I remember bundling up in the narthex of the church, shivering into my coat, and walking over the cold pavement in church shoes that pinched the sides of my feet slightly (they always did that)  to the van. I was so tired, and as I watched my breath make dragon-curls in the dark morning I would continue to sing  the song. Everyone and everything seemed to be asleep. Snow or frost would glitter brittle bright under the church parking lot lights, and there would be a wonderful flipping in my stomach as I realized it wasn’t quite time for presents yet. That sleepy giddiness is forever linked in my memory with Silent Night, and is one of my fondest childhood memories.

What five Christmas Carols top your list?  Why?  Tell me in the comments below, or reblog this post. 

  1. Lisa Suit says:

    Silent Night-because of the same reasons you posted (although our Christmas Eve services weren’t ever quite that late 🙂 )

    O Holy Night-I just love the majesty and reverence!

    Joy Joy by David Phelps-You introduced me to this song when I worked at His Way, and it has been one of my favorites ever since. I love the lines: Then God called to Gabriel with gladness and tears/play the trumpets, the horns, and the strings/ tell the shepherds and wise men and all who will hear/ command all of the angels to sing/ fill the sky with your voices and sing!

    One Wintry Night by David Phelps-I just love most of his Christmas music, but this one is another favorite: Don’t you know the angels were breathless/as He stepped down off His throne/into the cosmos His own hands had made/Don’t you know the darkness protested/as its reign was overthrown/and victory was declared with Love’s display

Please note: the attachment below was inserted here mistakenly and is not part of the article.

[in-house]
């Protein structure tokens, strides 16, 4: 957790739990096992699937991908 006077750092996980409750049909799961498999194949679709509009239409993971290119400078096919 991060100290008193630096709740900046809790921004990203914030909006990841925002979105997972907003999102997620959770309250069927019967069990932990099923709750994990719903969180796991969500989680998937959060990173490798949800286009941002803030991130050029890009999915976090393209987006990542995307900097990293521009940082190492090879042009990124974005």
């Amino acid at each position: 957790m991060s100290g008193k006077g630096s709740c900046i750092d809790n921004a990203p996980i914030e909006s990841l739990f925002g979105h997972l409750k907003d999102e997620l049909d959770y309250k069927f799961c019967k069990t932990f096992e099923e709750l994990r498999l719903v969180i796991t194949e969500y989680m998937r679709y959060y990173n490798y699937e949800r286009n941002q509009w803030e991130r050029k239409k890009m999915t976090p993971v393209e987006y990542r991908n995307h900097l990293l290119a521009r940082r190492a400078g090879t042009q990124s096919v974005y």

And because I had a very late night I can only think of four right now 🙂 But I wanted to comment anyway!

  2. Kathy Black says:

    Funny, those are my favorites too. And hearing your associated memories with them make me smile and I associate them with candlelight Christmas concerts too. And I know I should like Silent Night the best; but the truth is, I like Joy to the World and Hark the Herald Angels Sing. Thanks for sharing.

  3. Gee says:

    I heard “Amazing Grace” played on the bagpipes–I think it may have been in the remake of “The Invasion of the Body-Snatchers,” starring Donald Sutherland.” On such an instrument, the song sounded much different and actually a bit eerie. It was still amazxing, though. I think “Silent Night” is a favorite among many, as it is for me. I also enjoy “Hark! The Herald Angels Sing” and Handel’s “Messiah,” among others, although, of course “The Messiah” is not a hymn, but an oratorio.

  4. Gee says:

    I probably don’t have any favorites among the new songs, as I don’t listen to much of the new stuff. Most of my CDs are “oldies but goodies” from the sixties–Doors, Hendrix, Joplin, Mothers of Invention, Cream, Rolling Stones, Jefferson Airplane (now Starship), Beatles, etc. However, I do enjoy the Sundays, the Corrs, and the Cranberries (although they are secular groups). Sometimes, I listen to hymns by Mannheim Steamroller. Nothing against the new sounds, just stuck in the sixties. LOL

Be brilliant, be peculiar, be peculiarly brilliant.

Fill in your details below or click an icon to log in: Logo

You are commenting using your account. Log Out /  Change )

Google+ photo

You are commenting using your Google+ account. Log Out /  Change )

Twitter picture

You are commenting using your Twitter account. Log Out /  Change )

Facebook photo

You are commenting using your Facebook account. Log Out /  Change )


Connecting to %s